II. Unfatherly Elements in Nature

III. Certain Passages in Scripture.

IV. Creeds and Confessions .

Creedless Saints


I. The Perfect Father Jesus saw . i

II. The Revealing of God's Perfection

through His Requirements. . 21







I. Jesus calling Men to this Perfec-
tion 117

II. The Open Doors of God . . .139





I. The Right Attitude to the Word . 150

11. The Perils of Bibliolatry . . 165

III. A Homogeneous Bible . . . 181

IV. The Ever-inspiring Spirit . . 196


A Forward Look 208






That was a very wise collier who, when leading a
Bible-class of his mates, said : " Whatever we do,
lads, let us keep clear the character of God." It
seems, indeed, a positive duty for all who think on
this great matter to reach the truest possible con-
clusions. As Dr. Wicksteed says: "For inasmuch
as a man who has formed a wholly false conception
of God and feels emotionally moved towards this
creature of his imagination is not really loving God,
it follows that, in proportion^as our conception of
God approaches the truth, so our love is indeed love
of God, and not of an idol." ^ It is said that Queen
Victoria idohsed her husband, the Prince Consort ;
but the Prince did not want to be idolised, he wanted
to be understood. The Queen never understood
him, and the Prince was a lonely man to the end.
Would it not be true to say that the Great Father
longs to be understood — that is, in an ethical and

^ Reactions between Dogma and Philosophy, p. 261,


spiritual sense apprehended — rather than idolised,
that He would rather be apprehended as to His vital
relationship to men than ignorantly and so wrongly
worshipped by His children, since to apprehend Him,
in even a far-off way, would draw them to something
far higher than idohsing — to response of heart and
obedience of Hfe.

As I have gone over the representations men
have made of Him in the metaphysics of the Greek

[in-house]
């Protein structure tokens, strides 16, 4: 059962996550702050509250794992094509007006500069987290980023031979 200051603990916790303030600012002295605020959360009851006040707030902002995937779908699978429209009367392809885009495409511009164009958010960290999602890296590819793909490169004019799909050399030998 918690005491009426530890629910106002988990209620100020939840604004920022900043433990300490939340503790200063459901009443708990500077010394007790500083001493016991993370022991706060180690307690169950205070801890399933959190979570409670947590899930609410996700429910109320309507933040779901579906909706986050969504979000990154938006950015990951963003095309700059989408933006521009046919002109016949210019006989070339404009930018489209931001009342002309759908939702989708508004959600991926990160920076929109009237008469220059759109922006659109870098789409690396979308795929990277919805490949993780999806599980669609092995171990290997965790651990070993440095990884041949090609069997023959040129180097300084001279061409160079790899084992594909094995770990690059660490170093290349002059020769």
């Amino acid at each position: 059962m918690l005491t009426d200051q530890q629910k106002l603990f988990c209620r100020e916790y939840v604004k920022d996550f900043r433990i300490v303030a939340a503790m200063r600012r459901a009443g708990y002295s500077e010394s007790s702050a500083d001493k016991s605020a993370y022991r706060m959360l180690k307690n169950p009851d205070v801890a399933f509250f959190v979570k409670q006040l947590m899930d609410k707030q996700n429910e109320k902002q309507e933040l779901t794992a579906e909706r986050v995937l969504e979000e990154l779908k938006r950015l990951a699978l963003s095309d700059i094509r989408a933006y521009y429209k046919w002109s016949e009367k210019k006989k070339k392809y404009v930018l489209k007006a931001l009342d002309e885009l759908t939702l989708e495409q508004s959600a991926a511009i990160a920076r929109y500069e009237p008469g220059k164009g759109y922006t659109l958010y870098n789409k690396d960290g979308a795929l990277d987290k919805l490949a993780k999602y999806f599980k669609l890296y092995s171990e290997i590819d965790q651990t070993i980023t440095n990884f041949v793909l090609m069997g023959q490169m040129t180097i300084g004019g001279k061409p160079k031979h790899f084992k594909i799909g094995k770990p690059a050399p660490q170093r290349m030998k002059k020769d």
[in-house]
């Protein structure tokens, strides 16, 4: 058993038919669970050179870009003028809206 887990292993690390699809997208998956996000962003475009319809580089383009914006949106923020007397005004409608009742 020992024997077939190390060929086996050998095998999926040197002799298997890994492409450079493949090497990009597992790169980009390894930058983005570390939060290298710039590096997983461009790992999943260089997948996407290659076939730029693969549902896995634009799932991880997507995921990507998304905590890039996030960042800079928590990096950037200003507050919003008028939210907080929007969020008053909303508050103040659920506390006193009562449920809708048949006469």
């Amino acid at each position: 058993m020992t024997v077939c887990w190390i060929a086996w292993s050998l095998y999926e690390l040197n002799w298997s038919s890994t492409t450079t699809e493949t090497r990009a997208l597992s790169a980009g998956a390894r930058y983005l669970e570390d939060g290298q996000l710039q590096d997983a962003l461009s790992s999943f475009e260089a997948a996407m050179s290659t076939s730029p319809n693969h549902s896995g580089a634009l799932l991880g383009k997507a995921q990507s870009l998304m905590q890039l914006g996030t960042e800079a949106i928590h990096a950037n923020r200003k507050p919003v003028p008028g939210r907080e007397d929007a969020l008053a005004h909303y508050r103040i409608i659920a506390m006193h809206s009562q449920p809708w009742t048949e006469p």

and the legaUsm of the Latin, culminating in the
awful articles of the Westminster Confession of
Faith, I could not help feehng how the great Fatherly
heart must have suffered. Far beyond anything
else, the conception of the character of his God
determines the nature of a man's rehgion. That is
usually estimated by the creed he recites, or the
mode in which he worships, whether through
extemporary or hturgical forms, with a simple or
ornate ritual, but far deeper and more influential is
the character of God which rises before his mind
and moves his heart.

This has been controverted by pointing to men
and women with the most terrible conceptions of the
character of God, who have yet lived very pure and
noble lives. " No one who has considered the subject
will deny this. With even the vision of a Sultanic God
before their eyes, many have pursued with steadfast
purpose the way of righteousness, and have left the
memory of very holy lives. But a closer acquaint-
ance with them would have brought to light the
fact that' their hearts ached at the thought of God


which filled their minds, and that, amid all their
fidelity, their service was that of servants and did
not rise, or rose only fitfully, in moments of ecstasy,
to the joyousness and freedom of sons. Within
the circle of my own acquaintances there have been
many devoted and holy lives, which called forth
m}^ warmest admiration, but all the while beneath
the surface there was often a heart agony, a distress
of mind, caused by their wrong vision of God, which
made lives, nobly lived and which should have been
filled with joy, to be shadowed by the vision which
filled their minds and troubled their hearts. And
only when the true vision of the Father which
Christ revealed rose before their eyes did they
pursue the way of holiness, not with the trembHng
feet of fear, but with the gladness of those whose
vision had wakened a love which casts out the fear
which hath torment. No sight can be sadder than
that of men and women steadily pursuing the way of
holiness, but with a distorted vision of God that robs
them of much of a joy which is rightly theirs, and
which would be theirs if they saw God, not through
the unworthy doctrines which men have framed of
God, but through the great reveaUng of Him who,
above and beyond all others, really knew God.

Two incidents in the career of Thomas Erskine
of Linlathen may serve to show how great a change
is wrought in mind and heart by realisation of the
Fatherhood of God :

" He once met a shepherd in the Highlands, to
whom, ' in that tone which combined in so peculiar


a manner sweetness and command/ he put the
unlooked-for question, * Do you know the Father ? '
The shepherd, taken aback, said nothing ; but the
wonderful tone and personality of the questioner